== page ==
I still do like Moana as a character a lot. She is warm and funny, stubborn yet flexible. A quick thinker with an altruistic heart. In true royal fashion she puts her own yearning aside to serve her people, even though ultimately she will return to her aspirations in an attempt to save her tribe. She prevails within each encounter beyond the border of her island, thanks to quick wit. Finally it is her understanding and compassion that wins the mission in a way of course correction compared to climaxes the like of The Little Mermaid, Aladdin, The Lion King et al.
Visually this movie is a stunner, from the animation of the island flora and Moana's hair (wet and dry) to the crystal turquoise waters of the ocean. I don't even want to know how many work hours went into computer generating those graphics – but they were worth it. The songs of the film, most prominently How Far I'll Go but also You're Welcome, don't initially catch on but proof themselves to be real winners by the end of the journey.
So why didn't Moana make more money or get more publicity this year? As of December 27th it resides at #25 of the worldwide box office (in the States it is #12) – way beyond Finding Dory (#2) and Zootopia (#3). Considering the year Disney has with powerhouse performances from Captain America: Civil War (#1) and The Jungle Book (#4) with Rogue One at their heel one could regard Moana as quite a stinker for the Mouse House. Yet compared to the rather bland remake/sequel Finding Dory and the uneven Zootopia I see Moana miles above them.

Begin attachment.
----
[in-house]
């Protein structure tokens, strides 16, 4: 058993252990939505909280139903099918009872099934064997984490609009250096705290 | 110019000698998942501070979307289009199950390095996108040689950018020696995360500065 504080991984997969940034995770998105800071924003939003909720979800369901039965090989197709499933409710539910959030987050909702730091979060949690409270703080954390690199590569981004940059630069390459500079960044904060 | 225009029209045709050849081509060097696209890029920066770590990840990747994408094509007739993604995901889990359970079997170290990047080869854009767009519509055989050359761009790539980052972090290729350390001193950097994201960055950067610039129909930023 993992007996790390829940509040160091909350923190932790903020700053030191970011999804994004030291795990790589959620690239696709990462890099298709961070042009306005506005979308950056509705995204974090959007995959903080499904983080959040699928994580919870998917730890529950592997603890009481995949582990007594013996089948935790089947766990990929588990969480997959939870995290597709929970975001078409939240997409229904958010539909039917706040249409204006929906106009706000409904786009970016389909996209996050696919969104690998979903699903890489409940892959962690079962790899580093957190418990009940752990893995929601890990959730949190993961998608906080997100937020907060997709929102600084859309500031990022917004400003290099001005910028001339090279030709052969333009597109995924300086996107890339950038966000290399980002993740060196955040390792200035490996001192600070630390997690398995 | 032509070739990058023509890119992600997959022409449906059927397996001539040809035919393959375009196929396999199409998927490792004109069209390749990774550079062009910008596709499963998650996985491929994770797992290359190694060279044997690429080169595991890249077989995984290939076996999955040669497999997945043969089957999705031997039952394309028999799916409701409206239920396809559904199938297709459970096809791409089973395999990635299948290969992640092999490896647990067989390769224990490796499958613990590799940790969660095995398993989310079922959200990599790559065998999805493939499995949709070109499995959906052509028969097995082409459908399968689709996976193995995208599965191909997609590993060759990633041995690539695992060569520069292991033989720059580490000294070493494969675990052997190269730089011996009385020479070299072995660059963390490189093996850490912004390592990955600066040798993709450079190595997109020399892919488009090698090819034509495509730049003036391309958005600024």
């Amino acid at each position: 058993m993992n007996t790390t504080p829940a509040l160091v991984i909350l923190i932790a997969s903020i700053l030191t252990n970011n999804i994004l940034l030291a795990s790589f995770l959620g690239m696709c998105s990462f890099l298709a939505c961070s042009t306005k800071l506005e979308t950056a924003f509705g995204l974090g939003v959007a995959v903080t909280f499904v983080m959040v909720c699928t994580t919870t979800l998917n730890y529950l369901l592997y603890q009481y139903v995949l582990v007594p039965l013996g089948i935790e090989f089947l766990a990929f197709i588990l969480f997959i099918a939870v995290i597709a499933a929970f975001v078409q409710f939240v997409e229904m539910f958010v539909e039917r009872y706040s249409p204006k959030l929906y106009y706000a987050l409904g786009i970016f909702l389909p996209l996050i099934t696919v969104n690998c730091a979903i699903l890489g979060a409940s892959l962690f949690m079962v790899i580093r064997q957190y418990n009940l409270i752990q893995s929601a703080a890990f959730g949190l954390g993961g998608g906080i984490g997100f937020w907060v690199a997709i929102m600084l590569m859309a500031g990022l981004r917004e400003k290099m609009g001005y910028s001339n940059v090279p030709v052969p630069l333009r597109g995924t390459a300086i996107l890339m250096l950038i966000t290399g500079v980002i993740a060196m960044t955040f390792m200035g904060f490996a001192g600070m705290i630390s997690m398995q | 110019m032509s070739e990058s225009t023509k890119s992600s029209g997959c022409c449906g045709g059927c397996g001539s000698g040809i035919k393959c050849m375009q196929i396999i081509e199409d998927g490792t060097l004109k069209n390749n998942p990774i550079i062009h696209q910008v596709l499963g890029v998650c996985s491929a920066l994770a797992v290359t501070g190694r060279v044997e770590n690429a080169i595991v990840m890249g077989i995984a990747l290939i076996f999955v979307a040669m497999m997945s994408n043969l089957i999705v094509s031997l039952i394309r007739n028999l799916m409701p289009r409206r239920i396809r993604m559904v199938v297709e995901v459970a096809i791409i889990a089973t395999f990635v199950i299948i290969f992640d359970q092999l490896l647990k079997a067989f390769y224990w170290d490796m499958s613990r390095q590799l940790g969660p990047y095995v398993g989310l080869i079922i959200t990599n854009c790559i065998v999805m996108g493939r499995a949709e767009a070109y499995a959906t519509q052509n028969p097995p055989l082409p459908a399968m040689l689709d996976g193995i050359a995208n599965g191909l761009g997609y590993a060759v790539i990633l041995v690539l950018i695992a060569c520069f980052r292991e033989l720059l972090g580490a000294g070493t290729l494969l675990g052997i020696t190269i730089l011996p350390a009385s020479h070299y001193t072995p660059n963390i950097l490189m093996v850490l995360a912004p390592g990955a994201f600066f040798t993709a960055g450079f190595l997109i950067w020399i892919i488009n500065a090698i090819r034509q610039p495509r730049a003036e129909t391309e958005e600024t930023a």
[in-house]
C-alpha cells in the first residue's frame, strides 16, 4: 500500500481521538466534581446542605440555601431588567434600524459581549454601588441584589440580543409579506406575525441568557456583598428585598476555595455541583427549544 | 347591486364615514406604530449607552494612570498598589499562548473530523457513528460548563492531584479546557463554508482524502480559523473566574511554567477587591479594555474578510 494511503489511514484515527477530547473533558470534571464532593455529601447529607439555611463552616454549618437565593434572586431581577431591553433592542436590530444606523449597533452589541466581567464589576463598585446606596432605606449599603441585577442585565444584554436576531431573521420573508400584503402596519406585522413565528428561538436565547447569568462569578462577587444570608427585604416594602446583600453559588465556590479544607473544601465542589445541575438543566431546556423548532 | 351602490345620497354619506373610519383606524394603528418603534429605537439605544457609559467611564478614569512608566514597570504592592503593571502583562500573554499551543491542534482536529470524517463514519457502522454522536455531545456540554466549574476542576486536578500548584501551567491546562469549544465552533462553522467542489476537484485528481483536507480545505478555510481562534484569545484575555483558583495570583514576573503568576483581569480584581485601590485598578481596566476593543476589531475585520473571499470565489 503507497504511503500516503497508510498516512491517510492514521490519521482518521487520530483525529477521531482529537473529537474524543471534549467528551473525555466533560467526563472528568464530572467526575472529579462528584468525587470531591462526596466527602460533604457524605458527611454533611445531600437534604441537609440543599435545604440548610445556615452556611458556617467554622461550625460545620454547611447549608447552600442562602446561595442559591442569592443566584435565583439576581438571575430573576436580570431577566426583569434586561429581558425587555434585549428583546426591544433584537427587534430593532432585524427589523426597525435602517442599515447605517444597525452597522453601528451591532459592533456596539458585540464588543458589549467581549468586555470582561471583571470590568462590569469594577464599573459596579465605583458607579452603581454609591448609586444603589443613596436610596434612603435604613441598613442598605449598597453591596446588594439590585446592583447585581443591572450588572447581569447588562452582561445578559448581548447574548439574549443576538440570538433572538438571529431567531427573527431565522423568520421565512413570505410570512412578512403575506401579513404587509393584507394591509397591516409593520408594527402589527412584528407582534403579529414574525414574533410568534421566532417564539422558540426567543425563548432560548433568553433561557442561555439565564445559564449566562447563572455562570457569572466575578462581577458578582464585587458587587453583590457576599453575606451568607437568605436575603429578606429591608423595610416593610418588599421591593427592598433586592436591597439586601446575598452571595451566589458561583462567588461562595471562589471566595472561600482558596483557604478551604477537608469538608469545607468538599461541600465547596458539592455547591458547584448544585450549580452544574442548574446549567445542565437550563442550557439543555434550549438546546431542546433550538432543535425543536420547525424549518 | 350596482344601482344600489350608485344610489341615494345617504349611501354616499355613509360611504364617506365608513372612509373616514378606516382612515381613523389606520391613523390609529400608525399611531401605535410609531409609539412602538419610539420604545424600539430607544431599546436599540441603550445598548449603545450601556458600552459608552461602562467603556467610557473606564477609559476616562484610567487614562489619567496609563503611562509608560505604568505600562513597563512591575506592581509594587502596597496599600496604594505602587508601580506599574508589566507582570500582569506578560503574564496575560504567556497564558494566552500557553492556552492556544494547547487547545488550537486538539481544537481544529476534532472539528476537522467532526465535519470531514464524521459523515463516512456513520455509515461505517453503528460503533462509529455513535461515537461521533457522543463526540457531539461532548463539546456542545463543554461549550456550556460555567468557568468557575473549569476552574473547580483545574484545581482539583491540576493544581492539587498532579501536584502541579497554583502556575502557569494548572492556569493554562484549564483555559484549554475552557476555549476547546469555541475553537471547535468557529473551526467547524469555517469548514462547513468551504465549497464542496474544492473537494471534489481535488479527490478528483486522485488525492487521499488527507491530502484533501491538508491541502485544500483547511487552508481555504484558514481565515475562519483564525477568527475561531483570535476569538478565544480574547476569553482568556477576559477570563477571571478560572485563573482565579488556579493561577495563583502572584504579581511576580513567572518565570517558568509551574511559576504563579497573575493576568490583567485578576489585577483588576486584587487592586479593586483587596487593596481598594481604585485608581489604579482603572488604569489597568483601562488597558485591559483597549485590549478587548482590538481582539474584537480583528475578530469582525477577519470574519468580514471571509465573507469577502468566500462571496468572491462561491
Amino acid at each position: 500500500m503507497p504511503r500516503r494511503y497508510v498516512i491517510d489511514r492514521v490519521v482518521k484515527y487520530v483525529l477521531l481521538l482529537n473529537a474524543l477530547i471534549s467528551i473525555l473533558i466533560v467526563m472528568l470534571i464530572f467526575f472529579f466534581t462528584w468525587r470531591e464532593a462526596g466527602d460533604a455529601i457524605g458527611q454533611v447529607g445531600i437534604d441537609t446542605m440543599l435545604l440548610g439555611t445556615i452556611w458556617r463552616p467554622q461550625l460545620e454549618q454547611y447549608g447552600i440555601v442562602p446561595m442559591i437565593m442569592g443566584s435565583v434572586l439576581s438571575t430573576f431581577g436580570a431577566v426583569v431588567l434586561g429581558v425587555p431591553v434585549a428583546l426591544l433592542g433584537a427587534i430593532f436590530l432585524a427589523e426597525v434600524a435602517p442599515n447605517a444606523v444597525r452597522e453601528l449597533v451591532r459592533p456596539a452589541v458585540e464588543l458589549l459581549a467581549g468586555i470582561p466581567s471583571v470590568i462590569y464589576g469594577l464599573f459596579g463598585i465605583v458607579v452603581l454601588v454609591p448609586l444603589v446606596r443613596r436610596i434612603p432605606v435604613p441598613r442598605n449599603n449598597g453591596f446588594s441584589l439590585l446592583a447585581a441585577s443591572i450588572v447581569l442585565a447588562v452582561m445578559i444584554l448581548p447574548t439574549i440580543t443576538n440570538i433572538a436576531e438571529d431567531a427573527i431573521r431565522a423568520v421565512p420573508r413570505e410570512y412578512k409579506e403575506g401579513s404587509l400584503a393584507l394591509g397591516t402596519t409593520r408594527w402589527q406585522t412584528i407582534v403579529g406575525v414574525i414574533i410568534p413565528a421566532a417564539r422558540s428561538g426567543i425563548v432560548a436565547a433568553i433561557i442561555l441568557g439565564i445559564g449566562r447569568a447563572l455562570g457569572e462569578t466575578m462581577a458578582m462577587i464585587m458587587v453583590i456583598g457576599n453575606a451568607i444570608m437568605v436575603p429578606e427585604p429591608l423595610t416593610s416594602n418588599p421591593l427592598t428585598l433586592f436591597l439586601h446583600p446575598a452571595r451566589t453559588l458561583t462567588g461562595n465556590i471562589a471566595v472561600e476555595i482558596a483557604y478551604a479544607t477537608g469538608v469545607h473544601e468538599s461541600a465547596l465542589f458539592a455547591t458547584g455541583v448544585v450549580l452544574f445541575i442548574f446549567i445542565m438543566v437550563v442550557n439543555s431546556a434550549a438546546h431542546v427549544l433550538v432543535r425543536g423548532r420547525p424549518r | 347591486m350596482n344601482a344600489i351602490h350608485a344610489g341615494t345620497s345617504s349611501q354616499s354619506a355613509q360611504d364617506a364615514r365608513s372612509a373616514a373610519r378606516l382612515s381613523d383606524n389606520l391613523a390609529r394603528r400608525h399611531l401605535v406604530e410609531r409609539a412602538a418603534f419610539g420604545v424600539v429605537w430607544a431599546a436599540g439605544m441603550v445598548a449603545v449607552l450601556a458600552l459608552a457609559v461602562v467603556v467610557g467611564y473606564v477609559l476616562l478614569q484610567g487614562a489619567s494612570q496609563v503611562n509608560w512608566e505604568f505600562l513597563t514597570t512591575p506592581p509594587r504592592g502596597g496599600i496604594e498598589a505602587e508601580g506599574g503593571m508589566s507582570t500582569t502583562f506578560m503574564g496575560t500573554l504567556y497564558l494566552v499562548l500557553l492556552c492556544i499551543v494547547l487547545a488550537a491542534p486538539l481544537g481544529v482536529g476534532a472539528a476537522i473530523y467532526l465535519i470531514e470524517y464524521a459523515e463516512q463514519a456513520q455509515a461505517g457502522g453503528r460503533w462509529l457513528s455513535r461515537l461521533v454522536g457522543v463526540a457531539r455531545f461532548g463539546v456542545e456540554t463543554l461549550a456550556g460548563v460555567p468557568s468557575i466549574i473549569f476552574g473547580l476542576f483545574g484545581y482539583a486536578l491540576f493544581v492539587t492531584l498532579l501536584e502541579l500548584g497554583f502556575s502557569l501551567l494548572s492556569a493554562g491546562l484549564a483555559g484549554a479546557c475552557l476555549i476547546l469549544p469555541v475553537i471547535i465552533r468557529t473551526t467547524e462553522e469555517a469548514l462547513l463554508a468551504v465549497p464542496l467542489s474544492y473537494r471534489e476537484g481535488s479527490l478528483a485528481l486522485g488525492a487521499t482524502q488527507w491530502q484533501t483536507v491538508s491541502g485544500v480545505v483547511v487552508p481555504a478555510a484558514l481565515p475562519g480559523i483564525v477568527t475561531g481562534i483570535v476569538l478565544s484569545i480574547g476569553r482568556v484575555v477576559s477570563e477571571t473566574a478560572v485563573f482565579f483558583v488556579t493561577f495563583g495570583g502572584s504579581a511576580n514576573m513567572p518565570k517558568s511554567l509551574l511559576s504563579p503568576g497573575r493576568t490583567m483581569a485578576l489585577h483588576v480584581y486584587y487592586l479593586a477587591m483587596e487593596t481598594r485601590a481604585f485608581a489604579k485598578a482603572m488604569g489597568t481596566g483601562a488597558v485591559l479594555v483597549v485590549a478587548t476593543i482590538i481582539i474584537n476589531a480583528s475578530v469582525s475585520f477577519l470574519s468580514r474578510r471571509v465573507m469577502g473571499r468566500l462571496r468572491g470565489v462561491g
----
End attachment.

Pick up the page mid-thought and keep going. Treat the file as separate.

Does the film's underperformance stem from the Polynesian characters and setting? Looking back at 2009 when Ron Clements and John Musker brought The Princess and the Frog to the movies the story about Disney's first black princess also wasn't a success story. It barely crossed the $100-million-mark at the domestic box office and came in at #24 worldwide. Lilo & Stich from 2002 with their Hawaiian protagonists made around 275 million dollars worldwide – that's a fifth of the money Frozen made in 2013.
Now I don't want to say Disney films about non-caucasian characters are seemingly just not that appealing for caucasian audiences. Both Pocahontas and Mulan fared rather alright in 1995 and 1998 respectively and even Tangled, a new take on the Rapunzel story, was not on par financially with Toy Story 3 the same year. Yet it seems weird that the Disney movies about non-white heroines like The Princess and the Frog and Moana make less money than the ones about their white fellows. Brave wasn't a smash hit in 2012 but it still made 25% more than Moana domestically and internationally even doubled the intake. Both are very good but the one pulling in more money is the one about the white character and not the non-white.
Whatever the reason may be behind the undeserved box office results of Moana I still had a very good time with the probably most beautiful looking animated movie of the year.